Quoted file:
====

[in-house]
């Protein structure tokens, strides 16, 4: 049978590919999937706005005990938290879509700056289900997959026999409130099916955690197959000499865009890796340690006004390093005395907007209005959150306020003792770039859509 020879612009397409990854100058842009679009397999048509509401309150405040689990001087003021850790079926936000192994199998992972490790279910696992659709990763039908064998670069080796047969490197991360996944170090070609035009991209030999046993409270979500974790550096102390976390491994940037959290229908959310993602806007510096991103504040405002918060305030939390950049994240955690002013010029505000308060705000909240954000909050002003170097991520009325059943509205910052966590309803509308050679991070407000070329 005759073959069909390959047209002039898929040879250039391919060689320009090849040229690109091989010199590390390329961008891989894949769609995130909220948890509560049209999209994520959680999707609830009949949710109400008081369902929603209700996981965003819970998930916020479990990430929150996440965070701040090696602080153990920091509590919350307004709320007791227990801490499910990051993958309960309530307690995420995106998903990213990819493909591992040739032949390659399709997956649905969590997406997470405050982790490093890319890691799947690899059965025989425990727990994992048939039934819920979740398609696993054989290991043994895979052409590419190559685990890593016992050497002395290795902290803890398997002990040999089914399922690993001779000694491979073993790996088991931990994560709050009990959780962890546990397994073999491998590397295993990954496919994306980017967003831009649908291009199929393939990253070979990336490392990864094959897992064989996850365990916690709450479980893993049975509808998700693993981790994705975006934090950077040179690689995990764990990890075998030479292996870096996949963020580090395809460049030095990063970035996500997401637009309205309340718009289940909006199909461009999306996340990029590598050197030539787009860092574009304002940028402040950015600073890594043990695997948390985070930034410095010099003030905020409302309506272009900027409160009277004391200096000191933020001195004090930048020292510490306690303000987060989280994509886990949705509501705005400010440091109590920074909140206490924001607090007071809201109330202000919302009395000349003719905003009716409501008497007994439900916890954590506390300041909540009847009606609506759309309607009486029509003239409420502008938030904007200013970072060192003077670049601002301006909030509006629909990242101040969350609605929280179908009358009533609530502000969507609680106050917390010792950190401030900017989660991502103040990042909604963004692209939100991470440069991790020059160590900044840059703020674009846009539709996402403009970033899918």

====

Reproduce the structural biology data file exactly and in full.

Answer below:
[in-house]
């Protein structure tokens, strides 16, 4: 049978590919999937706005005990938290879509700056289900997959026999409130099916955690197959000499865009890796340690006004390093005395907007209005959150306020003792770039859509 020879612009397409990854100058842009679009397999048509509401309150405040689990001087003021850790079926936000192994199998992972490790279910696992659709990763039908064998670069080796047969490197991360996944170090070609035009991209030999046993409270979500974790550096102390976390491994940037959290229908959310993602806007510096991103504040405002918060305030939390950049994240955690002013010029505000308060705000909240954000909050002003170097991520009325059943509205910052966590309803509308050679991070407000070329 005759073959069909390959047209002039898929040879250039391919060689320009090849040229690109091989010199590390390329961008891989894949769609995130909220948890509560049209999209994520959680999707609830009949949710109400008081369902929603209700996981965003819970998930916020479990990430929150996440965070701040090696602080153990920091509590919350307004709320007791227990801490499910990051993958309960309530307690995420995106998903990213990819493909591992040739032949390659399709997956649905969590997406997470405050982790490093890319890691799947690899059965025989425990727990994992048939039934819920979740398609696993054989290991043994895979052409590419190559685990890593016992050497002395290795902290803890398997002990040999089914399922690993001779000694491979073993790996088991931990994560709050009990959780962890546990397994073999491998590397295993990954496919994306980017967003831009649908291009199929393939990253070979990336490392990864094959897992064989996850365990916690709450479980893993049975509808998700693993981790994705975006934090950077040179690689995990764990990890075998030479292996870096996949963020580090395809460049030095990063970035996500997401637009309205309340718009289940909006199909461009999306996340990029590598050197030539787009860092574009304002940028402040950015600073890594043990695997948390985070930034410095010099003030905020409302309506272009900027409160009277004391200096000191933020001195004090930048020292510490306690303000987060989280994509886990949705509501705005400010440091109590920074909140206490924001607090007071809201109330202000919302009395000349003719905003009716409501008497007994439900916890954590506390300041909540009847009606609506759309309607009486029509003239409420502008938030904007200013970072060192003077670049601002301006909030509006629909990242101040969350609605929280179908009358009533609530502000969507609680106050917390010792950190401030900017989660991502103040990042909604963004692209939100991470440069991790020059160590900044840059703020674009846009539709996402403009970033899918």